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Make it Clear UX Event: Designing Immersive Experiences for Users

Esmee Lewis
Junior Researcher

On Wednesday, 14th June 2023, we hosted our second UX meetup event, XR Unleashed: ‘Designing Immersive Experiences for Users’ with Askable. We collaborated with two industry leaders from Meta and Existent to learn about the latest advancements in XR and how they can be used to create immersive experiences for users. 

 

Photo from Make it Clear UX Event: Designing Immersive Experiences for Users

The first speaker of the evening, Dan Moller, Creative Strategist/AR Specialist at Meta, shared some of his best practice guidelines for developing AR experiences that will delight, entertain and educate users.

Firstly, Dan explored some of the most important questions when designing AR (augmented reality). Why will someone want to use your experience? What are they going to get out of it? How is it going to help them to solve a problem? Just because an experience is ‘cool’ isn’t sufficient – delivering real value to users’ lives is crucial. Dan shared with us some examples of AR that have brought real value, such as delighting users with an AR concert they could attend from their living room, entertaining users with an interactive trailer, and educating users with a digital content portal. 

 

Make it Clear UX Event; XR Unleashed: Designing Immersive Experiences for Users

Top tips for building AR content

Next, Dan expanded upon two points to consider when building AR content: context and interaction. 

 

 1. Context

When we build AR, we are laying digital content over the real world. If you are to design a website or an app, you’re starting with a blank rectangle. Contrastingly, when you’re designing for AR, there’s already a pre-existing world that we have to take into account, which necessitates context for when we start to design experiences. To address this, Dan outlined a few important questions that should be asked and answered when designing AR:

  • How will someone encounter your experience? For example, will it be pushed right in front of them, or will the user need to seek it out and try to find it? Will users encounter the experience through target tracking on billboards and posters through QR codes with an entry point to the platform? Contextual information provides ideas about what someone might be doing when they first encounter an AR experience, which will shape the type of experience designed. 
  • Where will people be located when they encounter an experience? Identifying spatial contexts is paramount. Will the user be indoors or outdoors? Might the user be in a museum where WiFi connectivity is poor, and if so, how will they load their experience? If a user is in their living room, how will they adapt to limited space? In brief, is the experience feasible, realistic, safe and accessible?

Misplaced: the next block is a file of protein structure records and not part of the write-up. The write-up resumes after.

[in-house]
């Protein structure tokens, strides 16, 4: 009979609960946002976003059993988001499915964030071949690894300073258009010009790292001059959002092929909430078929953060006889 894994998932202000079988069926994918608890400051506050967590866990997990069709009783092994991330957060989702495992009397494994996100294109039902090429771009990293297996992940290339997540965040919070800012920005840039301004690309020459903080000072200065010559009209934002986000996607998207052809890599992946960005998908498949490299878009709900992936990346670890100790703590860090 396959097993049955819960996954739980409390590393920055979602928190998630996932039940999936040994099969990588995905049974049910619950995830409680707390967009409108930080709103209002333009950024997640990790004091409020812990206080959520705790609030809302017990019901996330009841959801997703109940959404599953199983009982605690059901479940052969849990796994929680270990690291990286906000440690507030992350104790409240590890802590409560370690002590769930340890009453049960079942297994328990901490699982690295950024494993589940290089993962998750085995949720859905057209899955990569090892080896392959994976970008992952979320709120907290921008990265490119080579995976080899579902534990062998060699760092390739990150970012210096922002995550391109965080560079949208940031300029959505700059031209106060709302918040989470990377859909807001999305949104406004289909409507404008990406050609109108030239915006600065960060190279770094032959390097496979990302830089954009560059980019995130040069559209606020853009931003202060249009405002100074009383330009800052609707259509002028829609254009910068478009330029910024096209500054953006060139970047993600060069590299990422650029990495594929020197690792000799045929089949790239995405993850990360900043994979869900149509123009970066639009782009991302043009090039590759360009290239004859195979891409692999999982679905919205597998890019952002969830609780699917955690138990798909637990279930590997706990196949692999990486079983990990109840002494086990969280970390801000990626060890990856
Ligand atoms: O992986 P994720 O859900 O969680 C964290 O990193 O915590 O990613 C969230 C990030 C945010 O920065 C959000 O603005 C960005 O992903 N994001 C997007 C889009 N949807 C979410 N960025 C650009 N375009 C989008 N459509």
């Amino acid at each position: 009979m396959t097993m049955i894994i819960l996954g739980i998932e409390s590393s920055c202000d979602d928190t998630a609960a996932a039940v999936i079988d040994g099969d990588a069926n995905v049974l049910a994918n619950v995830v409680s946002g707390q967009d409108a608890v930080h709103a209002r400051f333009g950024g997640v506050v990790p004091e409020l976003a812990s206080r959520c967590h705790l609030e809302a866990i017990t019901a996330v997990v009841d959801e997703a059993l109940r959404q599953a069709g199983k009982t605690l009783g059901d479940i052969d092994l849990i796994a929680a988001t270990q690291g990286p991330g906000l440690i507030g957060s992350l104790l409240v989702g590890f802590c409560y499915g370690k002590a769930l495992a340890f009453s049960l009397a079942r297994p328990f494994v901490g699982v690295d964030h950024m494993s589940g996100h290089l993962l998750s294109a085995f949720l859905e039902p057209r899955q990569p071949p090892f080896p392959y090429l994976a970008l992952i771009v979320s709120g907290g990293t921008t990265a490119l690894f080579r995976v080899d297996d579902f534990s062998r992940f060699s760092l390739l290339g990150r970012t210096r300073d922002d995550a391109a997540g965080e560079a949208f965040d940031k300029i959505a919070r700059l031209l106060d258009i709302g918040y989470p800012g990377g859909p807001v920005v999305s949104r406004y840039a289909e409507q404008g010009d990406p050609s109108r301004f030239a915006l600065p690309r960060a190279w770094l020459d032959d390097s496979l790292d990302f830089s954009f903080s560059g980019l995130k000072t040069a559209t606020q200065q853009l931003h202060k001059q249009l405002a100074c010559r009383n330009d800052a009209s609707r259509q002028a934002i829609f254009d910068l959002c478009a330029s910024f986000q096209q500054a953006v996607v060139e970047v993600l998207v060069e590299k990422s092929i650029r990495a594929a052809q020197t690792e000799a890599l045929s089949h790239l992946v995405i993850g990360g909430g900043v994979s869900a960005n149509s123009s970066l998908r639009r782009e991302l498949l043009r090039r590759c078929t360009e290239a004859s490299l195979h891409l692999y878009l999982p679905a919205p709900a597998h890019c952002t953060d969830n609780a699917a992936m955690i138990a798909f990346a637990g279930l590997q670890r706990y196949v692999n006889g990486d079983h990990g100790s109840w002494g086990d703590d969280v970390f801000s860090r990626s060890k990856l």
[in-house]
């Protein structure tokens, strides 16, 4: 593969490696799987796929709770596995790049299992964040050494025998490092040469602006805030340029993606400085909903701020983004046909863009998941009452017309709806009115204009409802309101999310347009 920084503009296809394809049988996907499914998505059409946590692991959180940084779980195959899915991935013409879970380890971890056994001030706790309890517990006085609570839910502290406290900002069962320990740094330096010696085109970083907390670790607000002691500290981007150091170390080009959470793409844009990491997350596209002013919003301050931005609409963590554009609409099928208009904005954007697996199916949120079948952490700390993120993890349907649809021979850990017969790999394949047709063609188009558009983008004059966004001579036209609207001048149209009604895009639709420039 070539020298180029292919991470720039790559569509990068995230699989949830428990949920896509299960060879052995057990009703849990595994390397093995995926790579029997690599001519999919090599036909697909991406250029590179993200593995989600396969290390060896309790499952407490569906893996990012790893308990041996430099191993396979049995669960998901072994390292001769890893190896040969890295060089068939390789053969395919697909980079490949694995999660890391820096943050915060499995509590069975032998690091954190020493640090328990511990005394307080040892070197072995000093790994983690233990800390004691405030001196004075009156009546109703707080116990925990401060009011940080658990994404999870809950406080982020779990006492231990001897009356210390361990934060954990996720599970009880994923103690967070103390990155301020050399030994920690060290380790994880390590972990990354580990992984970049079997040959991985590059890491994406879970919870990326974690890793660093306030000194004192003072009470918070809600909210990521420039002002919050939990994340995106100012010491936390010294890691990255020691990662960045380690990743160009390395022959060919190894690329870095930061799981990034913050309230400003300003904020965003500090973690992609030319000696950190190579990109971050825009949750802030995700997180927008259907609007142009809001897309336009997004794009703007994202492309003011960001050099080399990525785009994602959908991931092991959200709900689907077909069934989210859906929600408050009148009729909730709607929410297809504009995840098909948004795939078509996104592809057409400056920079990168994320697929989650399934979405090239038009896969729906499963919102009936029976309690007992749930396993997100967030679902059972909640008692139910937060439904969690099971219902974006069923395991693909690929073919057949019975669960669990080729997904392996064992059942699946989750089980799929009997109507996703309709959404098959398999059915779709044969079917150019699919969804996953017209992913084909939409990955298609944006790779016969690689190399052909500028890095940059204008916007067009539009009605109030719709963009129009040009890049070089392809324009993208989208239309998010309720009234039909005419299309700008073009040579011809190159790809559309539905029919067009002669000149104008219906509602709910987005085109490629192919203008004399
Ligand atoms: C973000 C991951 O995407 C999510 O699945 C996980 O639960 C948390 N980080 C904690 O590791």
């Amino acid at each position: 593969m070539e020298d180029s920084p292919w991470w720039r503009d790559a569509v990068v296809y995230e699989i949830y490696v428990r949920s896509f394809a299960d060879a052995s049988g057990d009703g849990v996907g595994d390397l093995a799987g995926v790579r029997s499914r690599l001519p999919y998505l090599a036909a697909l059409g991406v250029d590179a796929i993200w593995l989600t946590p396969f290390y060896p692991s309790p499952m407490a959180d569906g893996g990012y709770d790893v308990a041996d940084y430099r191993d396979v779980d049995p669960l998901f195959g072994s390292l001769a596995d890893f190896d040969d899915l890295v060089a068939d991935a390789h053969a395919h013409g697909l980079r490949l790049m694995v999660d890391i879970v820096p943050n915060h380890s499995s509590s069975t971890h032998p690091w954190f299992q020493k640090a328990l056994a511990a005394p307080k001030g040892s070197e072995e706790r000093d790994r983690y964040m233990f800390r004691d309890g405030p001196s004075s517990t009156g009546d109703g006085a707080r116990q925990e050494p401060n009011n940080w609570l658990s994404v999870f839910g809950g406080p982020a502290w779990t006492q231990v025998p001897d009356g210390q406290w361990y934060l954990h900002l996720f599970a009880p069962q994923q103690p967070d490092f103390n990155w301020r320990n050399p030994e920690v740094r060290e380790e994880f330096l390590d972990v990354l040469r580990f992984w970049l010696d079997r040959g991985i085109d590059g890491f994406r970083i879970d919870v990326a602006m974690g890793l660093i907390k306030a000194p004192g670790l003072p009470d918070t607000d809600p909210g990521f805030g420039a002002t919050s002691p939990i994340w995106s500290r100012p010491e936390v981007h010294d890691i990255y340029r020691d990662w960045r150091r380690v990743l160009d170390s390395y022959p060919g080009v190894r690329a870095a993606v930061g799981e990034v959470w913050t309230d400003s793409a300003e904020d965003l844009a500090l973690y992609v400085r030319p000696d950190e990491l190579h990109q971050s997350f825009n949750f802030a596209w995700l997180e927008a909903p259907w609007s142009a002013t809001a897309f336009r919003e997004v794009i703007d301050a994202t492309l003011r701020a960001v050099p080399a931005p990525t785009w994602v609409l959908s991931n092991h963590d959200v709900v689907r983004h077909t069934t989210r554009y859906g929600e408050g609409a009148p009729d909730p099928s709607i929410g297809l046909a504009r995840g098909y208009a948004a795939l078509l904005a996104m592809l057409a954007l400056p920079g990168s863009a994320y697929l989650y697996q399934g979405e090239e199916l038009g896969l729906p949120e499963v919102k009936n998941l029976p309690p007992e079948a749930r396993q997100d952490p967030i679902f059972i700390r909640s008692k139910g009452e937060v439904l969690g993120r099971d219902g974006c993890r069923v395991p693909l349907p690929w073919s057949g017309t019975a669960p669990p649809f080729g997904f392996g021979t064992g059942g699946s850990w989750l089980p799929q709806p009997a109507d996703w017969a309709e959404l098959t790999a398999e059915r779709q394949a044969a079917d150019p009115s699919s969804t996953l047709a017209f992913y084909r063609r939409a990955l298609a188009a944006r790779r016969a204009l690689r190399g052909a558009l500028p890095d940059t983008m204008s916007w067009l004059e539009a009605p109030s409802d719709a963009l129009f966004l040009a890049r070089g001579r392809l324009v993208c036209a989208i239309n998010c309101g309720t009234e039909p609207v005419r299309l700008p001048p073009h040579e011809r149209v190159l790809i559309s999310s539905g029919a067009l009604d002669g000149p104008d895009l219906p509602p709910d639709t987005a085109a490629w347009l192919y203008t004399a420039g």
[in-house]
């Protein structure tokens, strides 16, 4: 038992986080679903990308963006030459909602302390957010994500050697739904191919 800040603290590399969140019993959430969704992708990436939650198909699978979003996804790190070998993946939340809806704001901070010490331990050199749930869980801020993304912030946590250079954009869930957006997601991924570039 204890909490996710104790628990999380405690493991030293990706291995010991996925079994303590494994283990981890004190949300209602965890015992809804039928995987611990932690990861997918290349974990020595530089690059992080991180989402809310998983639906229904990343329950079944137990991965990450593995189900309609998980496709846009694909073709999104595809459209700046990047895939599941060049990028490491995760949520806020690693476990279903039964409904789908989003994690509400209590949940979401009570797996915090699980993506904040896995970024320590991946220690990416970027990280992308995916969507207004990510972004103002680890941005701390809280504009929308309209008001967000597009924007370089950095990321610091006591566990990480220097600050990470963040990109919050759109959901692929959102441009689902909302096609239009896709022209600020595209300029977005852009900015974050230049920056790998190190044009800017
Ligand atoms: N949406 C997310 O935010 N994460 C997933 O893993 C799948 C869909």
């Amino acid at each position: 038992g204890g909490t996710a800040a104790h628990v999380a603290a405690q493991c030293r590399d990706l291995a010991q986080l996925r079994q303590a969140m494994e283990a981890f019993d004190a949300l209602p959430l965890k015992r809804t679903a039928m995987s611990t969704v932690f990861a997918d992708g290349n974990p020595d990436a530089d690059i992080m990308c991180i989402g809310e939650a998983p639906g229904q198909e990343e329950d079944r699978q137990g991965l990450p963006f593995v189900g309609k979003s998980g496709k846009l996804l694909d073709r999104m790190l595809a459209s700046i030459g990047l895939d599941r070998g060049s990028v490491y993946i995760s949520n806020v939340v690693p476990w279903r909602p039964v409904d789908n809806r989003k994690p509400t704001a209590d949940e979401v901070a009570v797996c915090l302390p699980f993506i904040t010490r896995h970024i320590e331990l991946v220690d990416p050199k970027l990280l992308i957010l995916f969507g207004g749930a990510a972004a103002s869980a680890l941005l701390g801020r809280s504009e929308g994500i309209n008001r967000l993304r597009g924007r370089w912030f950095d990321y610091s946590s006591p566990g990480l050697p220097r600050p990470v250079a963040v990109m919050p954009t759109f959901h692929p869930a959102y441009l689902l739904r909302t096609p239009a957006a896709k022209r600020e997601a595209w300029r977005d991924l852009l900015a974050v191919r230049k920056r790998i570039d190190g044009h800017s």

• What can your chosen platform do, and what are its capabilities and limitations? 

These questions place constraints on what you can design with AR and, therefore, must be carefully considered before looking into UX/UI for AR. 

 

2. Interaction 

Next, Dan discussed the importance of enabling users to express their agency during AR experiences. On websites and apps, the content is presented on a screen. However, in AR experiences, users can pan away and move into different spaces. Therefore, this poses the question: when presenting content, how can you be assured that the user has acknowledged the content they are intended to interact with? Dan raised a few strategies to ensure this:

  • In the instance that a user is being shown an animation, wait until the user is pointing their phone at an animation, detect the view angle, and then trigger it when the user is seen to be looking in the direction of the animation.
  • All other angles could be made ‘boring’ so that the user eventually revisits the animation.
  • Users can also be guided with spatial audio – if a user is wearing glasses, a sound can be played behind them to lead them towards content. Similarly, light can be shone around the corners of the glasses, or a moving object (e.g. a butterfly) can be used to guide attention towards the content.
  • Prompts or arrows can be used to direct users.
  • Users can be enabled to move content to where they would like it to be and even customise it. 
  • Alternatively, users could be enabled to miss content and go wherever they want until they find it, sparking curiosity and encouraging repeat experiences.

 

Dan also emphasised the significance of position in relation to interaction, such as the need to consider the user’s eye level. Dan also commented on the possibility that a user might view something from an unflattering angle, such as a car or a text panel, and explained that rotation or locking the content to the screen could be used to rectify this (although locking the content entirely to screen would then create an image, video or Heads Up Display, rather than a true AR experience!)

 

 

UX/UI

Finally, Dan suggested some UX/UI tips when designing AR:

  • Use stable and consistent UI patterns so the AR is discoverable.
  • Use visual indicators as a way to explain what the technology is doing.
  • Use icons for guidance.
  • Use both text and audio, which is essential for ensuring the AR is accessible.
  • Use haptics to indicate that the user needs to take action.